Read also: Covid-19: Unlocking digital opportunities in agriculture and agribusiness

The local production and supply of milk is critical now more than ever as access to imported milk is now severely constrained due to a lull in international trade, devaluation of the Naira, and the Central Bank of Nigeria’s restriction on access to Forex. This presents a unique opportunity for the government and private sector stakeholders to collaborate to boost local production and support the development of a thriving local dairy industry.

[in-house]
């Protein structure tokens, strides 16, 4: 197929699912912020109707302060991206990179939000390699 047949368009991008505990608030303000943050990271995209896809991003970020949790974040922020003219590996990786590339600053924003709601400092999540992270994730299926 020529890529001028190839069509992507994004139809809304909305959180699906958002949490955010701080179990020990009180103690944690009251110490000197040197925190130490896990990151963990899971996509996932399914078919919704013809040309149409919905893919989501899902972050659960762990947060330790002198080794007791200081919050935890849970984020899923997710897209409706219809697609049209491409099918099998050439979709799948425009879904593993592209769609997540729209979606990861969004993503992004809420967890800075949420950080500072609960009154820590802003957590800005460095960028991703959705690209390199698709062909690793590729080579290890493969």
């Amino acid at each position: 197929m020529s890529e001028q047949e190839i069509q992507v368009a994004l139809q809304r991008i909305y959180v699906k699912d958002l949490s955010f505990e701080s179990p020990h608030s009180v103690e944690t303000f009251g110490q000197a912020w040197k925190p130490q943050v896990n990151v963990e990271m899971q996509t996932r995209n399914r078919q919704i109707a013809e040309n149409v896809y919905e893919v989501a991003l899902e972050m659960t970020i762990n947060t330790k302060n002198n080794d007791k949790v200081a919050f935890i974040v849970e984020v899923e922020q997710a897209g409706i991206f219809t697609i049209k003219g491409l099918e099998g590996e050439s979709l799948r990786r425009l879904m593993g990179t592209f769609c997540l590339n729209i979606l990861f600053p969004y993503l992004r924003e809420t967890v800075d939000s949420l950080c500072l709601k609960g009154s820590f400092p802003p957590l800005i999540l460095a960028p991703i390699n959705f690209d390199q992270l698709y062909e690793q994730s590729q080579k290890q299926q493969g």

Other countries have taken action to protect their dairy industry. The Indian government procures a million liters of milk daily to help dairies tide over the steep drop in sales reported due to COVID-19. The government plans to create a buffer stock of Skimmed Milk Powder with the milk procured, which would be sold at a later date. This ensures that dairy farmers are able to get daily income to sustain themselves and their cows. Similarly, the Kenyan National Assembly passed amendments that benefit dairy producers. The revised laws prevent milk processors from arbitrarily adjusting farmgate prices. The agriculture Cabinet Secretary and the Kenya Dairy Board now determines farmgate prices based on factors such as cost of production, transport, and statutory deductions. It is imperative that the Nigerian government pays concerted attention to supporting the growth of local dairy sector championed by indigenous companies. A thriving dairy sector in Nigeria will add value to the economy, empower local milk producers, create jobs, and improve the livelihoods of pastoral households.